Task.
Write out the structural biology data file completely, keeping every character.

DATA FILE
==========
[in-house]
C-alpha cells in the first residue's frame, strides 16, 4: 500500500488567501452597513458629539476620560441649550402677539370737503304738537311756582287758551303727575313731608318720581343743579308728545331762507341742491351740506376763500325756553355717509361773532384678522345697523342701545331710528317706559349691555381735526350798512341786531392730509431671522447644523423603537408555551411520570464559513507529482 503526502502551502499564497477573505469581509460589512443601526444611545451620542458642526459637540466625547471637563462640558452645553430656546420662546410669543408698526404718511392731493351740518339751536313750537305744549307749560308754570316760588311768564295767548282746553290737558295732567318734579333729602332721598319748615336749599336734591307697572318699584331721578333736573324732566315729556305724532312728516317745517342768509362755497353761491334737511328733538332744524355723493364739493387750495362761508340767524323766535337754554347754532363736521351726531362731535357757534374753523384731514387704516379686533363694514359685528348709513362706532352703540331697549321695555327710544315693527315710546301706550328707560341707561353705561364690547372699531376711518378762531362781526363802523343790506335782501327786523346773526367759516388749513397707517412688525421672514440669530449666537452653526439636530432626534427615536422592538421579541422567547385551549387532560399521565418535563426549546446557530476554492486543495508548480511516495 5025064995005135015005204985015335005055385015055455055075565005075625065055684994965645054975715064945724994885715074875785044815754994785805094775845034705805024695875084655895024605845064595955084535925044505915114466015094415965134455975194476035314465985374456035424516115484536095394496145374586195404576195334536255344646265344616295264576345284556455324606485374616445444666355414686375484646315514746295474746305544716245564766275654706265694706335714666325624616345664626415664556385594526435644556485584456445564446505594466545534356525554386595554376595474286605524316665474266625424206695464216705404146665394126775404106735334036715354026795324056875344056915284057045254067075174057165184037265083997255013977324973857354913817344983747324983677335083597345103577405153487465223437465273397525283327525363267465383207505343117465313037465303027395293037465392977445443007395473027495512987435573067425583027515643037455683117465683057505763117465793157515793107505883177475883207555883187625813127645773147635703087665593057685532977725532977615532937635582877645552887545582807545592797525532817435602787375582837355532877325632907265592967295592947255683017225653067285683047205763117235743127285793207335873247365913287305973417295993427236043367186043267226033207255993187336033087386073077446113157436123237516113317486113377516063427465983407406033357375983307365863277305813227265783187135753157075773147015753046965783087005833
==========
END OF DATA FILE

[in-house]
C-alpha cells in the first residue's frame, strides 16, 4: 500500500488567501452597513458629539476620560441649550402677539370737503304738537311756582287758551303727575313731608318720581343743579308728545331762507341742491351740506376763500325756553355717509361773532384678522345697523342701545331710528317706559349691555381735526350798512341786531392730509431671522447644523423603537408555551411520570464559513507529482 503526502502551502499564497477573505469581509460589512443601526444611545451620542458642526459637540466625547471637563462640558452645553430656546420662546410669543408698526404718511392731493351740518339751536313750537305744549307749560308754570316760588311768564295767548282746553290737558295732567318734579333729602332721598319748615336749599336734591307697572318699584331721578333736573324732566315729556305724532312728516317745517342768509362755497353761491334737511328733538332744524355723493364739493387750495362761508340767524323766535337754554347754532363736521351726531362731535357757534374753523384731514387704516379686533363694514359685528348709513362706532352703540331697549321695555327710544315693527315710546301706550328707560341707561353705561364690547372699531376711518378762531362781526363802523343790506335782501327786523346773526367759516388749513397707517412688525421672514440669530449666537452653526439636530432626534427615536422592538421579541422567547385551549387532560399521565418535563426549546446557530476554492486543495508548480511516495 5025064995005135015005204985015335005055385015055455055075565005075625065055684994965645054975715064945724994885715074875785044815754994785805094775845034705805024695875084655895024605845064595955084535925044505915114466015094415965134455975194476035314465985374456035424516115484536095394496145374586195404576195334536255344646265344616295264576345284556455324606485374616445444666355414686375484646315514746295474746305544716245564766275654706265694706335714666325624616345664626415664556385594526435644556485584456445564446505594466545534356525554386595554376595474286605524316665474266625424206695464216705404146665394126775404106735334036715354026795324056875344056915284057045254067075174057165184037265083997255013977324973857354913817344983747324983677335083597345103577405153487465223437465273397525283327525363267465383207505343117465313037465303027395293037465392977445443007395473027495512987435573067425583027515643037455683117465683057505763117465793157515793107505883177475883207555883187625813127645773147635703087665593057685532977725532977615532937635582877645552887545582807545592797525532817435602787375582837355532877325632907265592967295592947255683017225653067285683047205763117235743127285793207335873247365913287305973417295993427236043367186043267226033207255993187336033087386073077446113157436123237516113317486113377516063427465983407406033357375983307365863277305813227265783187135753157075773147015753046965783087005833